Interview of a Parent with a Special Needs Child


In this application, the interviewee was a parent with a special needs child. The experience was great as most of my beliefs were dismissed, and assumptions were cleared. Therefore, this interview was a success and it greatly contributed to my future practice. This paper features a summary of what the interview was about, the insights, and the impacts it has on my future practice.

Summary of Interview Experience

The general experience was amazing. The parent of the special needs child opened up, hence facilitating the interview results. Aside from that, the parent turned out to be very proud of the special needs child; he was not hidden in another room but was present as we discussed the content of the interview. I always thought that parents to such kids were either embarrassed of them, or were too afraid to bring them out in the open for fear of them being discriminated by others. This was not the case, and I was amazed that this parent ensured that his child was present outside whenever others came out to play.

Unlike most who simply assume that their child are weak, this parent had so much strength to state about his special needs child. For instance, I learnt that there are special needs children who can sing, speak in a crowd of abled individuals, and even be able to do most of the activities that able children can do. For this specific child, the only challenge is speaking when under pressure. For example, if the child is found being naughty, and confronted by the parent or a teacher, the child is unable to utter a word.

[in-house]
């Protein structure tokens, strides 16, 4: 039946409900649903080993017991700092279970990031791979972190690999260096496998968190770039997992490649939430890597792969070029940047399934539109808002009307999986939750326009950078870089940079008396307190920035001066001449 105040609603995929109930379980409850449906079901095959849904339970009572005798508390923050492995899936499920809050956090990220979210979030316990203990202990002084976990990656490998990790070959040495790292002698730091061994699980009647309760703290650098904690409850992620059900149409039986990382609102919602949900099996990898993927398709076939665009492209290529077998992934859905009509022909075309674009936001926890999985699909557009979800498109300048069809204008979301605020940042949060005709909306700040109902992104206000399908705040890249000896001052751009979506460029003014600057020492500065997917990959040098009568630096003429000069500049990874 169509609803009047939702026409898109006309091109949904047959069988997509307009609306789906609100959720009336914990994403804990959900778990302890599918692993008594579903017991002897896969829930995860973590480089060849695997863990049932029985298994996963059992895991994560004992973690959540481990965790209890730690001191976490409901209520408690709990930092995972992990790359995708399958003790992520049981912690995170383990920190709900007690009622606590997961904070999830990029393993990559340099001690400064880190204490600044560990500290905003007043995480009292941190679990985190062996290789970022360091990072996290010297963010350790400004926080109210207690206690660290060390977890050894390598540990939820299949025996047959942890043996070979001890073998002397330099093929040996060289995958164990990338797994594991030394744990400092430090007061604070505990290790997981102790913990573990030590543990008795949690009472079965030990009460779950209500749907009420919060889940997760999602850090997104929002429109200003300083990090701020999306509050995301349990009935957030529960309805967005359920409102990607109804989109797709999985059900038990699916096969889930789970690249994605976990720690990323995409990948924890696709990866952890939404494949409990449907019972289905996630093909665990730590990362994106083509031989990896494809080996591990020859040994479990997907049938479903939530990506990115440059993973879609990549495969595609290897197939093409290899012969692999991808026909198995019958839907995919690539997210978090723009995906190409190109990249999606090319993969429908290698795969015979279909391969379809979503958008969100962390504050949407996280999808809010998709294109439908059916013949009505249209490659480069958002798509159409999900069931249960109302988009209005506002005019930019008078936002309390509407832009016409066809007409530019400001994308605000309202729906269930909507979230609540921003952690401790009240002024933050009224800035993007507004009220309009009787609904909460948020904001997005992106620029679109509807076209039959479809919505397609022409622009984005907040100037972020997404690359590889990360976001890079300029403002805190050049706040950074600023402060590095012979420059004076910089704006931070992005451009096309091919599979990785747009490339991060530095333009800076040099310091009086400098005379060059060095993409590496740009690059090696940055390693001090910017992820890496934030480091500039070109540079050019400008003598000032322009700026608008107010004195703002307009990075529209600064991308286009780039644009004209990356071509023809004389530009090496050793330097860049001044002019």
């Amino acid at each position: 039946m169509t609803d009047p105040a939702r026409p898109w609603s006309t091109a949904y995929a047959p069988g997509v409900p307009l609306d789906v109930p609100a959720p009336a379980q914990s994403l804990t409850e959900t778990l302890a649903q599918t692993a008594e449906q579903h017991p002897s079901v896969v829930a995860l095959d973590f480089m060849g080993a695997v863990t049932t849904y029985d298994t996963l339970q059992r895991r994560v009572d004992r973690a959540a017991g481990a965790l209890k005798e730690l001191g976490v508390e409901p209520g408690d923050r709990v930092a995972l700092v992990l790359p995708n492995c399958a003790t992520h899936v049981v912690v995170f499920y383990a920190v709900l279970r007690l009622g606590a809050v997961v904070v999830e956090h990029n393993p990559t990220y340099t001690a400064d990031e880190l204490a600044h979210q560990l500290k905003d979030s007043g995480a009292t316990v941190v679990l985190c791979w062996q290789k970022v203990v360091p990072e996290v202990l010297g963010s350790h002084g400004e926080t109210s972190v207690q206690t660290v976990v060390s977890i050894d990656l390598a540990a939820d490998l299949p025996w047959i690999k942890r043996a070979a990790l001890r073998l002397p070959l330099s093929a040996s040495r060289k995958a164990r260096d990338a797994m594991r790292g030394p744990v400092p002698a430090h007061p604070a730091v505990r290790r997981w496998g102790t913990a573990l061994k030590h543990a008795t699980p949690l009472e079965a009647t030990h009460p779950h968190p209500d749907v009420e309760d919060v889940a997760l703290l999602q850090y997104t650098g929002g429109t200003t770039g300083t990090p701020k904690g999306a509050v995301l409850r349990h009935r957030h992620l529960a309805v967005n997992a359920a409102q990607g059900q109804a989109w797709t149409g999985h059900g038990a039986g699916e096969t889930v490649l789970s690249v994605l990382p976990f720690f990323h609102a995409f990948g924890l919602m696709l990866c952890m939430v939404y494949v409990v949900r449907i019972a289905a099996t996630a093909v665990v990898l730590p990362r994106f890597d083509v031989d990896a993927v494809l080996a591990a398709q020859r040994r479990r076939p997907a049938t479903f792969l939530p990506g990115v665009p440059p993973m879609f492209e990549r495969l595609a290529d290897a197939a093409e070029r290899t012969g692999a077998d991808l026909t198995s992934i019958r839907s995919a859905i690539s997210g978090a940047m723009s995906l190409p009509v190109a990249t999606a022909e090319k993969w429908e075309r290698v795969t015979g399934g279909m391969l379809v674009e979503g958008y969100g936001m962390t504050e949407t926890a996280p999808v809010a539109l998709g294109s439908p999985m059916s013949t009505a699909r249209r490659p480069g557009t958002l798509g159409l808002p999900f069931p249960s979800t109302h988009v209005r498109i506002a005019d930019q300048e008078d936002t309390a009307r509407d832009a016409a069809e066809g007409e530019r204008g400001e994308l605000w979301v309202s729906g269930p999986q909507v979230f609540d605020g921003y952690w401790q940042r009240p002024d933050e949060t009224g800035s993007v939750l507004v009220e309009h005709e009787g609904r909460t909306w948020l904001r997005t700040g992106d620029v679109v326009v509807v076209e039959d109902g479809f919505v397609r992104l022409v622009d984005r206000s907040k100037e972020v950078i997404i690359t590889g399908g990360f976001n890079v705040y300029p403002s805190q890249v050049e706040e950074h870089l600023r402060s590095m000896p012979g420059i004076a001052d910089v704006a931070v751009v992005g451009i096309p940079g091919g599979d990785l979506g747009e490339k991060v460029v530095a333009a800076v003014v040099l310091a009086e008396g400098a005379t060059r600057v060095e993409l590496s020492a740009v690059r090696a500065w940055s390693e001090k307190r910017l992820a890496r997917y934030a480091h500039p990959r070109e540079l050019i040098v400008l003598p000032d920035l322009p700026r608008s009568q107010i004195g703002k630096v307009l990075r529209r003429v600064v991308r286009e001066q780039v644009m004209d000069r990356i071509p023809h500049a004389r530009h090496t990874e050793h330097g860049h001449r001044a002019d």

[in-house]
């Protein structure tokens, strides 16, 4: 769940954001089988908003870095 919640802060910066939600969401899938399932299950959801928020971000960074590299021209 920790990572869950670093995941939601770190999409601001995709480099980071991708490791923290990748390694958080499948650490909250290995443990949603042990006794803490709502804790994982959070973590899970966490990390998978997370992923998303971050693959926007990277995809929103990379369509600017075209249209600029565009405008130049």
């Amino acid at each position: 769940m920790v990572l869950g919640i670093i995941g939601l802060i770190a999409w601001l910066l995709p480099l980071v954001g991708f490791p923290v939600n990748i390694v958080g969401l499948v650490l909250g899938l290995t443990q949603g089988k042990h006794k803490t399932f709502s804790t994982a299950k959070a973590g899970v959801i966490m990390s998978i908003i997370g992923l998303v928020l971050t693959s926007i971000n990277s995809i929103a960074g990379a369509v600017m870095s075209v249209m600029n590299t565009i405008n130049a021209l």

Although special needs children need the parents to take special roles as their caregivers, this is rarely the case with this specific family. However, the major advocacy role is communicator. This is because most people assume that the child is able to interact well in all situations. Therefore, they do not take special measures to communicate when chaos erupt or disagreements occur. This is where the parent is forced to step in so as to maintain the confidence of the child when around abled children.

Another area where a stereotype has been proven wrong is in the child’s school. Most people have a perspective that children with special needs cannot be taught in the same environment as those who are abled. This is why even parents with special needs children do not consider an inclusive school setting. They just assume that there is no way that all these children may be taught in the same class. However, this specific parent takes the child to an inclusive school. The parent feels like the setting is what has encouraged the child to develop all of his strengths and skills, including the confidence to interact and perform in the presence of a room full of abled people.

Application to Future Practice

When dealing with such children and their families, I now know that there are cases where children may be able to do well in a normal environment, including the schools they are enrolled in. Therefore, I would encourage parents to take their children to inclusive schools, depending on the confidence of their children. I would also advise them to determine the strengths of their children so that they can encourage them to develop them further.